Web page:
Sir Richard Branson 'devastated' by franchise ban and warns Virgin Trains could vanish

Sir Richard Branson
Sir Richard Branson
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Virgin supremo Sir Richard Branson has warned that Virgin Trains could disappear along with thousands of jobs following the shock announcement that it has been blocked from bidding to carry on running services on the West Coast Main Line.

It is because Stagecoach, which partners Virgin Group has been banned from three franchise competitions due to a row over railworkers’ pensions with the Government.

Virgin will cease to run the service in March next year when its franchise runs out.

He said they were considering an appeal but added: “I am devastated for the teams who have worked tirelessly to make Virgin Trains one of the best train companies in the UK, if not the world. Virgin Trains has led in the industry for more than 20 years and we wanted this to continue for many more years.

"Running the railway comes with many challenges and the West Coast Main Line was struggling when we took it over, but we were determined to turn it around.

“We’re baffled why the Department for Transport did not tell us that we would be disqualified or even discuss the issue – they have known about this qualification in our bid on pensions for months."

He said Virgin was at the top of the long distance franchised operators for customer satisfaction – receiving a 90 per cent customer satisfaction rating in the National Rail Passenger Survey and had almost tripled passenger journeys – from around 14m in 1997 to nearly 40m today.

"Our first priority is always to look after our teams. The pensions regulator has warned that more cash will be needed in the future, but no one knows how big that bill might eventually be and no responsible company could take that risk with pensions.

"We can’t accept a risk we can’t manage - this would have been reckless. This is an industry-wide issue and forcing rail companies to take these risks could lead to the failure of more rail franchises.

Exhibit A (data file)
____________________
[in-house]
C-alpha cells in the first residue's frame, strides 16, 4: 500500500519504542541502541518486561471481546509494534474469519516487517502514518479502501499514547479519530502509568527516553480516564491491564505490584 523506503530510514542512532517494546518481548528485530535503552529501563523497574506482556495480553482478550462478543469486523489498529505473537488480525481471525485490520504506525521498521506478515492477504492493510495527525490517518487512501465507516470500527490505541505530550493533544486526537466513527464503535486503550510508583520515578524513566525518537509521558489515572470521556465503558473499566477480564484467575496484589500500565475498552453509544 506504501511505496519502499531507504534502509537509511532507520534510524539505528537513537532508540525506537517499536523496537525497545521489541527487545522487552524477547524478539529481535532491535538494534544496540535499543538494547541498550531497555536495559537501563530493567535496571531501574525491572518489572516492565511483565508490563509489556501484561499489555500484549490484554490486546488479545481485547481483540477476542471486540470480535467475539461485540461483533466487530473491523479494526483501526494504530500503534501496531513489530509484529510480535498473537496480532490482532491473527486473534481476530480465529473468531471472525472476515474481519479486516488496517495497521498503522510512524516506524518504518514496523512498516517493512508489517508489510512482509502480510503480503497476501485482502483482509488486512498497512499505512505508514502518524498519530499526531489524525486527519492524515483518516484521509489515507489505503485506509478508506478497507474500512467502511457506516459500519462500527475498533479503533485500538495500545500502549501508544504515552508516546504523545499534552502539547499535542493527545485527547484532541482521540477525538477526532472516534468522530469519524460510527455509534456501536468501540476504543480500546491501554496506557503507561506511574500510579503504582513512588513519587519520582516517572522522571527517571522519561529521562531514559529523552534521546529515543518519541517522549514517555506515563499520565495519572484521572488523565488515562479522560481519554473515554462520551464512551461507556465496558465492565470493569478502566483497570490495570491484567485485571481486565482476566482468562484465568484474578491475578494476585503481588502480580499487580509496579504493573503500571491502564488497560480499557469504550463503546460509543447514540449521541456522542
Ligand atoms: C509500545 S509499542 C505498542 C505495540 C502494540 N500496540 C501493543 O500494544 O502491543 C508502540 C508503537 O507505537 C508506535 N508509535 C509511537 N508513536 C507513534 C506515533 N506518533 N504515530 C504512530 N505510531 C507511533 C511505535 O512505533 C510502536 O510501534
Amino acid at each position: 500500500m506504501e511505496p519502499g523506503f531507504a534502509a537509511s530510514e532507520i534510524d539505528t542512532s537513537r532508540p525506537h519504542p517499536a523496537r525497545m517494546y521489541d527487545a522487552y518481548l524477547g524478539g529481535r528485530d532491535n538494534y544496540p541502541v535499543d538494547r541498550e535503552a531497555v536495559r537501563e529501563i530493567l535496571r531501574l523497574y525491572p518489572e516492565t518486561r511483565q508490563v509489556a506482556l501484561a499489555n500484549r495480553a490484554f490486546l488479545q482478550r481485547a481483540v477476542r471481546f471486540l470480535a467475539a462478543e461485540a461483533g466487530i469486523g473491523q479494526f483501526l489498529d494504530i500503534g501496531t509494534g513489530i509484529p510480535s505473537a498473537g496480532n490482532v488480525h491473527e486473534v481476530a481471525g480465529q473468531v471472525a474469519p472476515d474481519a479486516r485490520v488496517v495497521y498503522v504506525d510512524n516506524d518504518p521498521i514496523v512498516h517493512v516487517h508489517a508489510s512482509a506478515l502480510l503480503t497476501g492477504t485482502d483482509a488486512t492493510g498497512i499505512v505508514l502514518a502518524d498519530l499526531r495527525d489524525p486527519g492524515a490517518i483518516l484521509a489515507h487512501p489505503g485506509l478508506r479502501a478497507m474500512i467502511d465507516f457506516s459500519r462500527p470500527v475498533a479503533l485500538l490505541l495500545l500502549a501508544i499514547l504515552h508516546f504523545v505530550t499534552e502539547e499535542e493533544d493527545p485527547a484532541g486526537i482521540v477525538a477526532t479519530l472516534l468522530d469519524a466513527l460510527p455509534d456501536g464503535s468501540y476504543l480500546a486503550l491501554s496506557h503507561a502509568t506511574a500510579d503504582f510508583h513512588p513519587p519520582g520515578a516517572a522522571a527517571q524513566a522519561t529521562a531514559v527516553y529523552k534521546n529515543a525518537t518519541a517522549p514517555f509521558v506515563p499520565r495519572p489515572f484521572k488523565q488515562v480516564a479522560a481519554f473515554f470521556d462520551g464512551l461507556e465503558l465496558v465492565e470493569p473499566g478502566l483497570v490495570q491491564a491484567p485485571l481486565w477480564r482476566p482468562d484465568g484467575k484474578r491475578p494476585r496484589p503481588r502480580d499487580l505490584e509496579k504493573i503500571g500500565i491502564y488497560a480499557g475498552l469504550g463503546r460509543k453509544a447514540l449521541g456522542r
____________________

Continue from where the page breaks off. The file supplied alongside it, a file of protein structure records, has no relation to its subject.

The winning bidder for the West Coast Partnership franchise - due to be awarded in June - will be responsible for services on both the West Coast Main Line from March 2020, and designing and running the initial HS2 high-speed services from 2026.

Stagecoach said it was informed by the DfT that it has been banned from the East Midlands, South Eastern and West Coast Partnership franchise competitions after submitting non-compliant bids "principally in respect of pensions risk".

Bidders for the franchises were asked to bear the full long-term funding risk on relevant sections of the Railways Pension Scheme, Stagecoach said.

The DfT claimed Stagecoach "breached established rules" and insisted the company is "responsible for their own disqualification".

It added: "We have total confidence in our process."

Dutch state-owned company Abellio will take over the East Midlands franchise from Stagecoach - which has its headquarters in Perth - on August 18.

The West Coast franchise was also being contested by First Trenitalia West Coast, a joint venture between First Rail Holdings Ltd and Italian high speed trains specialist Trenitalia, and MTR West Coast Partnership, made up of MTR Corporation (UK) and Guangshen Railway plus RENFE of Spain.

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